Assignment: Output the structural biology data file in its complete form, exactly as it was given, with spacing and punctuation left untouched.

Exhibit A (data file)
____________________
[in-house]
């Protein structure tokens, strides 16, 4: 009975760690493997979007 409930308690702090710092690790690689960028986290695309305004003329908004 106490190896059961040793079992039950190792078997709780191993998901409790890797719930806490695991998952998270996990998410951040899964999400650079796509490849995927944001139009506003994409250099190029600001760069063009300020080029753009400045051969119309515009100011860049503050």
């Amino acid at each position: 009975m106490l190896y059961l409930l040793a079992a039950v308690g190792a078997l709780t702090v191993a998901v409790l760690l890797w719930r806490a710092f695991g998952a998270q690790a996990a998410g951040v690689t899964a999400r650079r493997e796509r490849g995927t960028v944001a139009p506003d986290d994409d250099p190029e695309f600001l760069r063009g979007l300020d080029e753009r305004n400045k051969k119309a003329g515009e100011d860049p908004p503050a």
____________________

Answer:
[in-house]
């Protein structure tokens, strides 16, 4: 009975760690493997979007 409930308690702090710092690790690689960028986290695309305004003329908004 106490190896059961040793079992039950190792078997709780191993998901409790890797719930806490695991998952998270996990998410951040899964999400650079796509490849995927944001139009506003994409250099190029600001760069063009300020080029753009400045051969119309515009100011860049503050």
């Amino acid at each position: 009975m106490l190896y059961l409930l040793a079992a039950v308690g190792a078997l709780t702090v191993a998901v409790l760690l890797w719930r806490a710092f695991g998952a998270q690790a996990a998410g951040v690689t899964a999400r650079r493997e796509r490849g995927t960028v944001a139009p506003d986290d994409d250099p190029e695309f600001l760069r063009g979007l300020d080029e753009r305004n400045k051969k119309a003329g515009e100011d860049p908004p503050a």